There’s a match called soccer and once every four years, billions of people watch the finals, so US readers can forgive my French as I’m going to refer to it as football in the next 30 seconds.
What am I discussing football for?
There’s a specific position in the game called “striker” and the striker’s only goal is scoring goals. Sometimes, there are the so-called “inactive strikers” – they do not participate in teamwork and instead, simply wait for the rest of the team to do the hard work and pass them the ball. Then, they score a goal and take the credit.
Is Apple a lazy striker?
Now that we’ve introduced the term “lazy striker,” it’s time to stop using the football – sorry, soccer – jargon.
“Is Apple a lazy striker?” is the question we should be asking ourselves in light of the recent rumors about the Cupertino giant and its future foldable plans.
No official confirmation has been made yet, but there’s (once again) information that a foldable iPhone is looking like a reality as Apple readies prototypes resembling Galaxy Z Flip.
On a side note: I have no clue as to how Apple is going to name this clamshell device, so I’ll just refer to it (and its potential Fold sibling) as follows:
- iPhlip: A clamshell foldable phone (think of the Galaxy Z Flip series)
- iPhold: A book-style foldable (think of the Galaxy Z Fold series)
“iFold” and “iFlip” just don’t seem to work for me.
Back to the question of Apple’s supposed laziness. It’s no secret that individuals at Cupertino are not out of breath to be head and shoulder above everyone else in terms of innovations and taking tech-related risks. “Reinventing” is the term many are applying to Apple, and I (don’t) wonder why…
According to the latest information Apple is allegedly going to enter the foldable market not in 2024, not in 2025, but in 2026… eventually. By then, the Galaxy Z Flip 8 should be a thing, and the Galaxy Z Flip 9 could be in the makings.
But why isn’t Apple in a rush to release the iPhlip in 2024?
As noted above, Apple is not too keen to rush things. Yes, there are some truly magical foldable phones out there (just to name a few: OnePlus Open, Honor Magic V2, Motorola Razr Plus, Oppo Find N3 Flip, Samsung’s latest Galaxy Z devices), but manufacturing such a gadget is not a walk in the park. There are many things that surely give those who dare make a foldable a headache:
- Hinge: how to make that thing tough? And what about the crease in the middle of the screen?
- Display(s): the outer displays of book-style foldables are often of not great quality;
- Form factor: “Yes, it can bend and fold, but can it sit in my palm adequately?”
- Weight: I don’t want to carry a brick in my pocket;
- Durability: “I want to take my flipping-cool flip/fold phone to the beach with me!”;
- Battery: let’s split the batteries and see if we’re in trouble;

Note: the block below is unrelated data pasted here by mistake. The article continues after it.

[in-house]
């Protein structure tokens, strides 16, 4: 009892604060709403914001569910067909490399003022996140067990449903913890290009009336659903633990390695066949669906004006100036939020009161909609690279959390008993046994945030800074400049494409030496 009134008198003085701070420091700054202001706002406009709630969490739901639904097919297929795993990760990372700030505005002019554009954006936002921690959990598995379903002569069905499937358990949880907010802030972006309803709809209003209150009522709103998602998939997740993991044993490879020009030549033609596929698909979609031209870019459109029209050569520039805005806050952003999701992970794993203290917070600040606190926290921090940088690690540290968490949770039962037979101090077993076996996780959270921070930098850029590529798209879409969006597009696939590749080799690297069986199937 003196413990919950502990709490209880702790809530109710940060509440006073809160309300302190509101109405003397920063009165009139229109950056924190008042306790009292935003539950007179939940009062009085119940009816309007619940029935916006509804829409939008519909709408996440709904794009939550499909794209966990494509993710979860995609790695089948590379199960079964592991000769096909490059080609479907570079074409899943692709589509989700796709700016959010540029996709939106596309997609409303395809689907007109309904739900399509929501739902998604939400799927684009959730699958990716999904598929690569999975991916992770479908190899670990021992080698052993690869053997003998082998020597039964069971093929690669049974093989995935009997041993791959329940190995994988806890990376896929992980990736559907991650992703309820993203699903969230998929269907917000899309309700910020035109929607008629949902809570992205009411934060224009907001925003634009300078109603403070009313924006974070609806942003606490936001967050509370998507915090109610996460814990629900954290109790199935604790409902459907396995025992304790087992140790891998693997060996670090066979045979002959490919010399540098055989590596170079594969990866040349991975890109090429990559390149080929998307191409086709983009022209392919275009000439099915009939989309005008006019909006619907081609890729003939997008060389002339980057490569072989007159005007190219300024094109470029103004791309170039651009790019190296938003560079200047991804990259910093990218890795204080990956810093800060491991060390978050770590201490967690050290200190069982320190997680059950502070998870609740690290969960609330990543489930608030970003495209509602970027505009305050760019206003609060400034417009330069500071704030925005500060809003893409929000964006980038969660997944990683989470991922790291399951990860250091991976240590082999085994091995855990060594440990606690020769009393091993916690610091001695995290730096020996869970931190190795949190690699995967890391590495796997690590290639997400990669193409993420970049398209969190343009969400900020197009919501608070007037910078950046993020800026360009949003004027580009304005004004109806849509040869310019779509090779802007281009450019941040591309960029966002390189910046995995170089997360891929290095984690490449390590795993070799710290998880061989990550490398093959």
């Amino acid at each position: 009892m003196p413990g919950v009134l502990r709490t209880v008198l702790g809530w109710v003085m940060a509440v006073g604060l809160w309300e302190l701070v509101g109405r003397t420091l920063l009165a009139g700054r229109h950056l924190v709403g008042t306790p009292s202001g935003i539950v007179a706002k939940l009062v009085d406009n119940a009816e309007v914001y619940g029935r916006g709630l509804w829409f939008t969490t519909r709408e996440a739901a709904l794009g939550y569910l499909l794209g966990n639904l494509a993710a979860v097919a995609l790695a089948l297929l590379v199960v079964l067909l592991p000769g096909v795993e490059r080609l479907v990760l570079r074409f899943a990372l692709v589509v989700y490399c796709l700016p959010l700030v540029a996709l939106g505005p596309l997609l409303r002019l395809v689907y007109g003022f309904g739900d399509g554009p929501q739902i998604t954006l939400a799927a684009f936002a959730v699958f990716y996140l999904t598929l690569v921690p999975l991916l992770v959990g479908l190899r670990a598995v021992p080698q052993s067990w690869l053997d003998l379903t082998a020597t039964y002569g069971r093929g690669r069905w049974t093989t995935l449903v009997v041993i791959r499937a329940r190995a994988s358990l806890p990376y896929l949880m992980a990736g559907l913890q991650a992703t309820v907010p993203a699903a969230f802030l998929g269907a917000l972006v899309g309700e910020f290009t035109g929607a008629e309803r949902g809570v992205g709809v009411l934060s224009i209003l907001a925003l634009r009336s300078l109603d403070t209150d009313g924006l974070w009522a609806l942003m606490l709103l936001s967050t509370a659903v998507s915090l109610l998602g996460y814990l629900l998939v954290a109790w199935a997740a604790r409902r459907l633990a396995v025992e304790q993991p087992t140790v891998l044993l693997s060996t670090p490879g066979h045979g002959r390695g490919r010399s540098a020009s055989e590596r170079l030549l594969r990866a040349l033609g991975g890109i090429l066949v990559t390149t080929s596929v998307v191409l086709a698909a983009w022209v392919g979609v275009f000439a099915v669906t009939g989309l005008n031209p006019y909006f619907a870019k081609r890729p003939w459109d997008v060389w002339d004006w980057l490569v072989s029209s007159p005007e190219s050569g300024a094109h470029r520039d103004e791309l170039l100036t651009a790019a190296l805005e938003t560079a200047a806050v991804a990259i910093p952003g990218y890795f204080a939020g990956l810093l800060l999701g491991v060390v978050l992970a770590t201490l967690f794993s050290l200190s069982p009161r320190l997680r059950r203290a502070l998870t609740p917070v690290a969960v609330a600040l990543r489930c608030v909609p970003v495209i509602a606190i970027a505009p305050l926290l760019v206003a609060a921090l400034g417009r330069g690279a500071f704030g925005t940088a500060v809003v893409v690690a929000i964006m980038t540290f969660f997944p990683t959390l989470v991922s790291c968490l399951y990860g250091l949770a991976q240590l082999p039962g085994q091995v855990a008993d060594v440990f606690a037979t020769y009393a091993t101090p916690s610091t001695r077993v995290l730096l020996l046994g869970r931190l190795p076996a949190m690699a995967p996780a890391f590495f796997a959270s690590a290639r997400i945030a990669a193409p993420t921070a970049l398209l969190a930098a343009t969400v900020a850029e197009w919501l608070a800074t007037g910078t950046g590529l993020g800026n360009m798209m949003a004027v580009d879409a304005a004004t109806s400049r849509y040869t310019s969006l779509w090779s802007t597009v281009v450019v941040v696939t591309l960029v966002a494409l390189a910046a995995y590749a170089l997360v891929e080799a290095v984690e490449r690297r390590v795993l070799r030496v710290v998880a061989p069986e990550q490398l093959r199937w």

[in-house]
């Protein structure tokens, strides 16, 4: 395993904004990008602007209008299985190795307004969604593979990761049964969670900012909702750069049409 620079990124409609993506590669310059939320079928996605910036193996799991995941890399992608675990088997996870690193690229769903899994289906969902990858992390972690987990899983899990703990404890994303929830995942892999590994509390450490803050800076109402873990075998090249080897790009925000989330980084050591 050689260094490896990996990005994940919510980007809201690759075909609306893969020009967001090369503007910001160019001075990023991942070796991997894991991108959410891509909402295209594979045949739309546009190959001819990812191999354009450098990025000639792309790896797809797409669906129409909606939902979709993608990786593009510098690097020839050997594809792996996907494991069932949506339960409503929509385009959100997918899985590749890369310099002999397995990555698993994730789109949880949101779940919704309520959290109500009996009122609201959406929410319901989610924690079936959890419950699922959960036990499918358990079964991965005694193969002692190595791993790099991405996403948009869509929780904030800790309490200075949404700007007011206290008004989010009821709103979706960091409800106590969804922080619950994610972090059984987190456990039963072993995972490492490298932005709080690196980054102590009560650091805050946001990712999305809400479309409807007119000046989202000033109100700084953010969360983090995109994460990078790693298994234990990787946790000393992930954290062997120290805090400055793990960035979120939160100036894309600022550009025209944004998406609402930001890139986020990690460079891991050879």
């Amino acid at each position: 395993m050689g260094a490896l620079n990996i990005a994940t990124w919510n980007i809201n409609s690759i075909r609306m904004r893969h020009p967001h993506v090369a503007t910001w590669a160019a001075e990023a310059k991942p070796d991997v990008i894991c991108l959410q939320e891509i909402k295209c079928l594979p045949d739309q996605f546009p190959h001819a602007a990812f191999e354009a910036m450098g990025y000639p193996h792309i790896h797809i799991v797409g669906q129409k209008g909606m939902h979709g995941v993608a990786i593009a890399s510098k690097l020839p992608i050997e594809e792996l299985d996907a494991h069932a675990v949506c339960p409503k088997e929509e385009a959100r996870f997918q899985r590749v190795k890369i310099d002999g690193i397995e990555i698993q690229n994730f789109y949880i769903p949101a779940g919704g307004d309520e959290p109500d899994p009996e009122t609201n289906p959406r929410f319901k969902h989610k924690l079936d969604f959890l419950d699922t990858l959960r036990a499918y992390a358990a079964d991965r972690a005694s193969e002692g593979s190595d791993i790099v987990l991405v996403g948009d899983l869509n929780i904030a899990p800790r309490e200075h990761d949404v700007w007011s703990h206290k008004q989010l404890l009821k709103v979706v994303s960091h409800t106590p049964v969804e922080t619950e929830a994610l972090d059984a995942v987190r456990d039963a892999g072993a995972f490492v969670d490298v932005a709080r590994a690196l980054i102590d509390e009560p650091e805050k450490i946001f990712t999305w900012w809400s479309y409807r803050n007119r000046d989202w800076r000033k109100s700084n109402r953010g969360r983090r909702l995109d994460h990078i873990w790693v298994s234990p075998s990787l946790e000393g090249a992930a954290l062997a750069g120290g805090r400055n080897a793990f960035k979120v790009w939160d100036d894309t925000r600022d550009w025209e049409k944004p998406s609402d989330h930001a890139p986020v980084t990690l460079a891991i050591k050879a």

- Camera(s): a foldable might seem big, but actually, there’s little room left to cram the latest and greatest cameras inside (the OnePlus Open is an exception to this).
Apple (being Apple) will strive to build a foldable that’s “muy caliente”, as they say in Florida – and the marketing team will work extra hours to convince us this is some never-seen-before technology that’s about to change the world and redefine the way we communicate and ultimately, the way we live. That’s Apple’s way.
There are more reasons to avoid the iPhlip/iPhold for now
Besides, Apple has a far more serious problem to deal with. Apart from passing by the foldable lake without taking a dip, Apple has to catch up (and then keep up) with the rest of the gang in terms of AI. Samsung, Google and practically all of the Chinese behemoth phone makers are incorporating AI aggressively in their devices. Not to mention the whole new product category that Apple launched with the Vision Pro. This spatial computer ecosystem that looks straight out of sci-fi will take much of Apple’s resources. Until it matures, it’ll need lots and lots of babysitting.
The pluses and minuses of the clamshell iPhlip
There are many pros and cons to the clamshell phone design – yes, it’s pocket-friendly, the flip action is very cool and nostalgic, the inner display is protected when folded, and it’s appealing (did I say that already?)…
On the other hand (pun intended), opening a flip phone requires extra hand movement (unless you’ve been flipping phones for a living and you’re a single-handed flip opener Pro). Additionally, the nostalgia moment can turn into a letdown once you find that the crease in the middle of the screen is not exciting you. Also, you can expect a camera performance that’s a step behind that of a “standard” phone.
Also, there’s the price moment. These toys do not come cheap (but what does these days?)
What about Google and the Pixel Fold 2?
Right, there’s Google as well: the Pixel Fold 2 is expected this fall. For the moment, everything goes according to plan and once again, we’re witnessing spectacular leaks half a year before the Pixel Fold 2’s official announcement.It’s interesting why Google is avoiding a Pixel Flip launch, but that’s probably a topic for next week.
Let’s go back to this article’s inquiry: can Apple beat Samsung in the Galaxy Z Flip/Fold game? (The Chinese foldables are not that much of a threat for Apple in the US, so the big battle will be with Samsung…)
Being a lazy striker pays off – if you’re smart, you can observe and take notes on how the others are dealing with problems; and then, you can avoid them. You’ll be called names, but I don’t see Apple losing sleep over being dubbed “lazy striker”.
The only problem is that Apple is not kicking a ball on the field in the same team with Samsung, Google, and the rest of them. They’re rivals. And if Apple decides to wait too long to enter the foldable realm, the competition could be way ahead by that time.